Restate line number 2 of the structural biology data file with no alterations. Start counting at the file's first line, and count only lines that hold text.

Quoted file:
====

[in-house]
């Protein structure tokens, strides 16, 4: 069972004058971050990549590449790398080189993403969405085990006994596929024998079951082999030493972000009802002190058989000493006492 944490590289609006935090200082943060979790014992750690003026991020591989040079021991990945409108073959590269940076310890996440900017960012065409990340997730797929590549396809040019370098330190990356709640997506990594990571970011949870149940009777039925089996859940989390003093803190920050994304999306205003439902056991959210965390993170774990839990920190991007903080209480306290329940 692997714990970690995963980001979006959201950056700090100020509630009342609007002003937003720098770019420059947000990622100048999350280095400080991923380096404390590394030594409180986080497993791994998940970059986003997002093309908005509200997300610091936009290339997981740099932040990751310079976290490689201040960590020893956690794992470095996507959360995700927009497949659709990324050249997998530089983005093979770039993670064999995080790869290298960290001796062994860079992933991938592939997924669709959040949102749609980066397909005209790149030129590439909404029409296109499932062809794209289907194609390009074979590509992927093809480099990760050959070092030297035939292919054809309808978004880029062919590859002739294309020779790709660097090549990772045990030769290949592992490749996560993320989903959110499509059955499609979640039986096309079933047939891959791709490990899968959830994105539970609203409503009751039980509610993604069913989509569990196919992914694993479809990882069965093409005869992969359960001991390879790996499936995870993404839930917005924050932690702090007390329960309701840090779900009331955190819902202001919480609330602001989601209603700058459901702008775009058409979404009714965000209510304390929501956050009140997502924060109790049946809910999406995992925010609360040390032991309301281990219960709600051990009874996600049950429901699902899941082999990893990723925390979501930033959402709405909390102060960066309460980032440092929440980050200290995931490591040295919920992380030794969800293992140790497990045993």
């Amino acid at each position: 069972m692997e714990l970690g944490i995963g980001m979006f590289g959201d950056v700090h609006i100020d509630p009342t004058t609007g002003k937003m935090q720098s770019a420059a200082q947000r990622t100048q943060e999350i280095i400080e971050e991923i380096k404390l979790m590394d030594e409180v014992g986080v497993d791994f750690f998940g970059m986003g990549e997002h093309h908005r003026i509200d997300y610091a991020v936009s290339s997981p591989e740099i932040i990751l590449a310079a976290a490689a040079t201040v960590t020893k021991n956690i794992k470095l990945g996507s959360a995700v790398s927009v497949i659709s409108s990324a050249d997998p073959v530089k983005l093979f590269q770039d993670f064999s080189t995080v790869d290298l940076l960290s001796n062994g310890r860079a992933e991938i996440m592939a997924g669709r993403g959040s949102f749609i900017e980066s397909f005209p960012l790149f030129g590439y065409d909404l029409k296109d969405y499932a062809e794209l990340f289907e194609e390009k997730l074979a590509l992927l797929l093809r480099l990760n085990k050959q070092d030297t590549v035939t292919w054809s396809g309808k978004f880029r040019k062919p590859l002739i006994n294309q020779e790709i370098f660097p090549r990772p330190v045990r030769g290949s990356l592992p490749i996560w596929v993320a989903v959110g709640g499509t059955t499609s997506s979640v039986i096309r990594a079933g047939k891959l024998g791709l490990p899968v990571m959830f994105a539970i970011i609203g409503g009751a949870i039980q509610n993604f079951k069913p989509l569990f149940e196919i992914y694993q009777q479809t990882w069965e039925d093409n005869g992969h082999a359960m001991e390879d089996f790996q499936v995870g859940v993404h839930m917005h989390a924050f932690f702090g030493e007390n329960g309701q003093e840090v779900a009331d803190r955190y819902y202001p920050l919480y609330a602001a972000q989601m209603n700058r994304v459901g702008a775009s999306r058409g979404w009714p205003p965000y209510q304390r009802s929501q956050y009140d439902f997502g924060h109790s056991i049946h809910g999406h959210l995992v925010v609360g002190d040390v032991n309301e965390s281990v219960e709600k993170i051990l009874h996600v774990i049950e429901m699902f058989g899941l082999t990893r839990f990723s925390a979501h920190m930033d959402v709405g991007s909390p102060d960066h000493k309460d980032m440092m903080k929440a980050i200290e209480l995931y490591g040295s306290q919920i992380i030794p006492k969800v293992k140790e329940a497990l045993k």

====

């Protein structure tokens, strides 16, 4: 069972004058971050990549590449790398080189993403969405085990006994596929024998079951082999030493972000009802002190058989000493006492 944490590289609006935090200082943060979790014992750690003026991020591989040079021991990945409108073959590269940076310890996440900017960012065409990340997730797929590549396809040019370098330190990356709640997506990594990571970011949870149940009777039925089996859940989390003093803190920050994304999306205003439902056991959210965390993170774990839990920190991007903080209480306290329940 692997714990970690995963980001979006959201950056700090100020509630009342609007002003937003720098770019420059947000990622100048999350280095400080991923380096404390590394030594409180986080497993791994998940970059986003997002093309908005509200997300610091936009290339997981740099932040990751310079976290490689201040960590020893956690794992470095996507959360995700927009497949659709990324050249997998530089983005093979770039993670064999995080790869290298960290001796062994860079992933991938592939997924669709959040949102749609980066397909005209790149030129590439909404029409296109499932062809794209289907194609390009074979590509992927093809480099990760050959070092030297035939292919054809309808978004880029062919590859002739294309020779790709660097090549990772045990030769290949592992490749996560993320989903959110499509059955499609979640039986096309079933047939891959791709490990899968959830994105539970609203409503009751039980509610993604069913989509569990196919992914694993479809990882069965093409005869992969359960001991390879790996499936995870993404839930917005924050932690702090007390329960309701840090779900009331955190819902202001919480609330602001989601209603700058459901702008775009058409979404009714965000209510304390929501956050009140997502924060109790049946809910999406995992925010609360040390032991309301281990219960709600051990009874996600049950429901699902899941082999990893990723925390979501930033959402709405909390102060960066309460980032440092929440980050200290995931490591040295919920992380030794969800293992140790497990045993």